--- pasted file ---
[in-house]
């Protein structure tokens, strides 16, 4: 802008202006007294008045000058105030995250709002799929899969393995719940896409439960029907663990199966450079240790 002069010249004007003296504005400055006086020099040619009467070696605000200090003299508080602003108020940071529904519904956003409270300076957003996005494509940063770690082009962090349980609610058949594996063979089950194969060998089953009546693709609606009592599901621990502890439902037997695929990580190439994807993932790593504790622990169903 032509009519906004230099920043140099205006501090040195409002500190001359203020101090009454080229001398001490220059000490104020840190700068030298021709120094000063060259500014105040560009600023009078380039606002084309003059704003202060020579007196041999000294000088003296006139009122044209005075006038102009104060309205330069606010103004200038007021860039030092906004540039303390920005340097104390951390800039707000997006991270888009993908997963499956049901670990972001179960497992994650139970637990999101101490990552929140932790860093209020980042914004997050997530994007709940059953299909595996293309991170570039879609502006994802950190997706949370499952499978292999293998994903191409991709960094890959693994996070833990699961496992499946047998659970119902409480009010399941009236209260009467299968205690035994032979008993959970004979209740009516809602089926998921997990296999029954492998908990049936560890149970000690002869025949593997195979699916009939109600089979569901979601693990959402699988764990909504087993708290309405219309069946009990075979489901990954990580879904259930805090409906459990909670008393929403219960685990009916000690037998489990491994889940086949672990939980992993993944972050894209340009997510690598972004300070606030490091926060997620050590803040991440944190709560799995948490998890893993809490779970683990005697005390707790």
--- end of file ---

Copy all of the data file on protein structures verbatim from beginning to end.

[in-house]
């Protein structure tokens, strides 16, 4: 802008202006007294008045000058105030995250709002799929899969393995719940896409439960029907663990199966450079240790 002069010249004007003296504005400055006086020099040619009467070696605000200090003299508080602003108020940071529904519904956003409270300076957003996005494509940063770690082009962090349980609610058949594996063979089950194969060998089953009546693709609606009592599901621990502890439902037997695929990580190439994807993932790593504790622990169903 032509009519906004230099920043140099205006501090040195409002500190001359203020101090009454080229001398001490220059000490104020840190700068030298021709120094000063060259500014105040560009600023009078380039606002084309003059704003202060020579007196041999000294000088003296006139009122044209005075006038102009104060309205330069606010103004200038007021860039030092906004540039303390920005340097104390951390800039707000997006991270888009993908997963499956049901670990972001179960497992994650139970637990999101101490990552929140932790860093209020980042914004997050997530994007709940059953299909595996293309991170570039879609502006994802950190997706949370499952499978292999293998994903191409991709960094890959693994996070833990699961496992499946047998659970119902409480009010399941009236209260009467299968205690035994032979008993959970004979209740009516809602089926998921997990296999029954492998908990049936560890149970000690002869025949593997195979699916009939109600089979569901979601693990959402699988764990909504087993708290309405219309069946009990075979489901990954990580879904259930805090409906459990909670008393929403219960685990009916000690037998489990491994889940086949672990939980992993993944972050894209340009997510690598972004300070606030490091926060997620050590803040991440944190709560799995948490998890893993809490779970683990005697005390707790």